While an out-of-order signal from a key 29, or depressing a non-selected key will have no effect on the sequence detector means 163, error detecting means, through pulse counter 199, prevents an output from the sequence detector if more than four keys have been depressed without clear error switch 43 being actuated.
Each reset signal generated by the error detecting means is counted by the lock-up means. Should the number of resets reach a selected number, for example four, reset counter 209 provides a lock-up output.
If the maid is entering after a guest has checked-out, prior to pushing the door 15 open, but after proper generation of signals, she should depress check-out switch 39. Depressing the check-out switch 39 provides a low signal to bistable element 233, driving NAND gate 237 high to supply voltage to the house code circuitry means 170. Once the maid enters, switch 191, in engagement with the door 15, closes, resetting the sequence detector means 163, pulse counter 199, and reset counter 209.
A newly arriving guest is instructed to initially use the house code. The guest uses his key in outside guest mechanical lock 23, rotating the lock to raise front sliding door 45 and to expose the front control panel 11. No voltage is supplied to the guest code multiposition switch 81 by this rotation since switch means 104 of limit switch 73 is at a low output from bistable element 233. The guest must use the house code, shown as 1-2-3-4, in FIG. 7b and FIG. 4, and lamp 33 indicates this. Depression of the keys 29 in proper sequential order causes the sequence detector means 163 to provide an output to actuate door latch solenoid 17. The operation is the same as during maid operation, including error detector and lock-up provisions.
Should the guest desire, he may continue using the house code, however for greater security, he should select his own code. To do this, after he has generated the proper signals, but prior to opening the door, he should depress change code switch 41. This applies 12 volts to the time delay circuit 245. The guest may immediately withdraw his key and open door 15.
Meanwhile the time delay circuit 245 is providing 12 volts to relay 263, actuating solenoid 127, and will continue to do so for a selected period of time. The guest enters the room and inserts his key in the inside guest mechanical lock 131, which may be rotated only so long as solenoid 127 is actuated. Rotation of lock 131 withdraws selector panel door 105, exposing the indicia of the resettable switches, which then may be rotated to select a new code. Simultaneously limit switch 136 is closed causing bistable element 233 to change state. The house code circuit means 170 is de-energized allowing the guest code to be operable. On subsequent enterings, the guest upon rotating mechanical lock 23 closes switch means 104 with contact 98, applying voltage to the resettable switches 91 of the guest code. The house code is inoperative and door 15 may be opened only by utilizing the newly selected code. Or if the guest desires, it may be turned to mechanical key only position by switch 95.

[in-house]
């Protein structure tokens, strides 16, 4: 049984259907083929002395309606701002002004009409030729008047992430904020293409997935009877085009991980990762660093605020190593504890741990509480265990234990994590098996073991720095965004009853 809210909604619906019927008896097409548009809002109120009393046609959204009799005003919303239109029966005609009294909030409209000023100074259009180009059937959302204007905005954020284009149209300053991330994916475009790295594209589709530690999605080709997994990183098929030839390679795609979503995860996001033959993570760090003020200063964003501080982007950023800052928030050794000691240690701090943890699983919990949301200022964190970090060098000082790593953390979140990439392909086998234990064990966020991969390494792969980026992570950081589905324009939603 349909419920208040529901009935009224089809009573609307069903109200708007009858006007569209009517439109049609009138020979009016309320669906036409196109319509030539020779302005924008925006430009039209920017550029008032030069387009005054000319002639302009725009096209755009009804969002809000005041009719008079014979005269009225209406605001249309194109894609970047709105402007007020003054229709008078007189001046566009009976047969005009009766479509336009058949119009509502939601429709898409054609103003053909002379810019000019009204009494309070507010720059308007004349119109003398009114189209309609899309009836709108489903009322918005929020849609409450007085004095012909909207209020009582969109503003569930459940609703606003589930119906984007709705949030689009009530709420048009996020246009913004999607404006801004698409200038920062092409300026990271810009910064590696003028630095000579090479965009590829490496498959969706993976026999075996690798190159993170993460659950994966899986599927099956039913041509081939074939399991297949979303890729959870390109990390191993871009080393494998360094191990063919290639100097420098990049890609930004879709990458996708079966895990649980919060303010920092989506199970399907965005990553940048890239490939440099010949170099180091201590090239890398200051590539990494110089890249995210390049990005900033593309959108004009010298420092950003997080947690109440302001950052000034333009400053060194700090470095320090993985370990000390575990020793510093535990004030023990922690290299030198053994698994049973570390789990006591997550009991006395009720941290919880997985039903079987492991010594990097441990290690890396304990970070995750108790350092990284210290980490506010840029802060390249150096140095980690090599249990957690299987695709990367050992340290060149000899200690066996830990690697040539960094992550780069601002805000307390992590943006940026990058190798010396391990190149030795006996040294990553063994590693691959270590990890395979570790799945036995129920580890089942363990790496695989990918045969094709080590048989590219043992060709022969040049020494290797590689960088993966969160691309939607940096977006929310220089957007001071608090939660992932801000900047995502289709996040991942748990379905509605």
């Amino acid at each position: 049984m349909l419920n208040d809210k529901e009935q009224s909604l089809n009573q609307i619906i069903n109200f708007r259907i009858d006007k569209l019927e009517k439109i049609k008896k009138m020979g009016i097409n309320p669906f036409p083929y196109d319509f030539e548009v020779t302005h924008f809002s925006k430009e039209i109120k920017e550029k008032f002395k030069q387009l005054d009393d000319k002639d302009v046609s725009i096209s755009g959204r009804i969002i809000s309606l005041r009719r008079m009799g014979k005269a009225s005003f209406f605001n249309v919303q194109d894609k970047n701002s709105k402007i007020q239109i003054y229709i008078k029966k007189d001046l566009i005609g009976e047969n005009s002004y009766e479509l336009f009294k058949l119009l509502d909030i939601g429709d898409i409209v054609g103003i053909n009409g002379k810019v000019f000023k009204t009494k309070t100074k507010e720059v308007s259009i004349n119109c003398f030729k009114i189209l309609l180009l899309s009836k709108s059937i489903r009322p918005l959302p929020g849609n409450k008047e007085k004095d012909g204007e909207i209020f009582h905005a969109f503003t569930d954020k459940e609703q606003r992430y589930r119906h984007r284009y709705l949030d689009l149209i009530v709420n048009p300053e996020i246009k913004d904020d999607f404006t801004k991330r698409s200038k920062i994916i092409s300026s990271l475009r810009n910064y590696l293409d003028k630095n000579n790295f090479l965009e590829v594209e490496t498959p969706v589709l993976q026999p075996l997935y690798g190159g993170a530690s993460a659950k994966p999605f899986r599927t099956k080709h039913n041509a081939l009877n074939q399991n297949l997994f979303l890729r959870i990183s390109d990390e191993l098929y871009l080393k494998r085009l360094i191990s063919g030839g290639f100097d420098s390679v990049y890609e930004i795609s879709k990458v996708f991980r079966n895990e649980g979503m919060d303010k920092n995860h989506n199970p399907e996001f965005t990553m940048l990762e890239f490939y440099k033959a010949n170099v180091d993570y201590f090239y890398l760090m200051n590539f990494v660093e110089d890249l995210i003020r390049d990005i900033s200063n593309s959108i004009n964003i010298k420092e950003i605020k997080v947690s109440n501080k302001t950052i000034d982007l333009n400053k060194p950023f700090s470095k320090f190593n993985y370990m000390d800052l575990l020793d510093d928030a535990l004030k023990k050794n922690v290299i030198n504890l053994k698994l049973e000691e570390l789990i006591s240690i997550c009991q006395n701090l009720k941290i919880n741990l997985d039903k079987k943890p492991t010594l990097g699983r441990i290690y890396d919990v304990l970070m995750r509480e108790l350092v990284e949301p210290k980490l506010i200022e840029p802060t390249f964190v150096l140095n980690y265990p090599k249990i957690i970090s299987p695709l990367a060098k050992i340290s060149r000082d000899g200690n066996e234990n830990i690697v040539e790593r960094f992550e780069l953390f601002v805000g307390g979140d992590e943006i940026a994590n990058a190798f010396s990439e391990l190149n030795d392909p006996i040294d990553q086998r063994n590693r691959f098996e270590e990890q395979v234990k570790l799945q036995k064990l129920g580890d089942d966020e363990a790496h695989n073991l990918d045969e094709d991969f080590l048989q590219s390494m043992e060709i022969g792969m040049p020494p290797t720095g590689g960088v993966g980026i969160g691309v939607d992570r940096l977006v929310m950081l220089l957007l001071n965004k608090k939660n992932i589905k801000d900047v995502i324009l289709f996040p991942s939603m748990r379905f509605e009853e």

For security reasons, it may be desirable to frequently change the maid code combination. To do so, an employee must first actuate the maid code in proper sequence. Prior to opening the door 15, change code switch 41 is depressed, energizing solenoid 107. This allows the maid sliding selector panel 103 to drop midway, insufficient to expose the maid multiposition switch 81. After entering the employee rotates inside maid mechanical lock 93, which requires a key different than maid outside mechanical lock 21. This trips the door 103, allowing it to slide down, exposing resettable switch 89, which may then be rotated to select another code. Consequently the maid is unable to reset her own code unless she has the key to lock 93, and is unable to view the code selected by the guest.
It should be apparent from the foregoing that an invention having significant advantages is provided, particularly for hotels. The electronic combination lock allows entrance to three different classes of persons, a newly arriving guest, a guest having a pre-selected code and a maid. For newly arriving guests, a mechanical lock and a simple house code is provided. Once he enters, he may select a code in complete security, even from others who may later be within the room, since the selector panel is secured by code and lock. A maid however may still enter, independently of the guest code, by utilizing a separate and resettable code. Thus, maximum security is provided by a small unit, easily installable in existing buildings. The lock described may also be used in office buildings and apartments.
Although the invention has been described with a certain degree of particularity, it is understood that the present disclosure has been made only by way of example and that numerous changes in the details of construction of parts may be resorted to without departing from the spirit and the scope of this invention.
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|U.S. Classification||361/172, 70/278.7|
|Cooperative Classification||G07C9/00904, G07C9/0069, Y10T70/7102|
|European Classification||G07C9/00E20B, G07C9/00E12C4|